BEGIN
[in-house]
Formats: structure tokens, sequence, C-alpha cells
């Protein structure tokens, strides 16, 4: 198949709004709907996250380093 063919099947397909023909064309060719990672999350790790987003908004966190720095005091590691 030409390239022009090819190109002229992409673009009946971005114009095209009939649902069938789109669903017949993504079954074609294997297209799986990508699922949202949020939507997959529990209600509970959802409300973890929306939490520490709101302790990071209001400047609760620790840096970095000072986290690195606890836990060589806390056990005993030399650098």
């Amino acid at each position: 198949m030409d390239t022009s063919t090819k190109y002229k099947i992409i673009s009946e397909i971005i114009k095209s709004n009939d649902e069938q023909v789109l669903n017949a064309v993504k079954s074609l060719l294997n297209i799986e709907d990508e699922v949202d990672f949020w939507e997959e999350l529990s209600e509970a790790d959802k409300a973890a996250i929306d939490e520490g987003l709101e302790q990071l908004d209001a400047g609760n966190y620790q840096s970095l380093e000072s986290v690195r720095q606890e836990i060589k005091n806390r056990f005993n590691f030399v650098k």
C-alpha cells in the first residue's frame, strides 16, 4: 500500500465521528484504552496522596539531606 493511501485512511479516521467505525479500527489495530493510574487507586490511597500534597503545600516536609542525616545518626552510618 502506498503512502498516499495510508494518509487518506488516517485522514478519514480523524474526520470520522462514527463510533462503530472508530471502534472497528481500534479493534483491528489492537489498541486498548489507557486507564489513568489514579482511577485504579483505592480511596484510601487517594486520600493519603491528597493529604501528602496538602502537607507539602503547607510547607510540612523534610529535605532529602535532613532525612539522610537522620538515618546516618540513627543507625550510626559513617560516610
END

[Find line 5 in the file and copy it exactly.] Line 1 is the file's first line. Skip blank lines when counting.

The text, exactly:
C-alpha cells in the first residue's frame, strides 16, 4: 500500500465521528484504552496522596539531606 493511501485512511479516521467505525479500527489495530493510574487507586490511597500534597503545600516536609542525616545518626552510618 502506498503512502498516499495510508494518509487518506488516517485522514478519514480523524474526520470520522462514527463510533462503530472508530471502534472497528481500534479493534483491528489492537489498541486498548489507557486507564489513568489514579482511577485504579483505592480511596484510601487517594486520600493519603491528597493529604501528602496538602502537607507539602503547607510547607510540612523534610529535605532529602535532613532525612539522610537522620538515618546516618540513627543507625550510626559513617560516610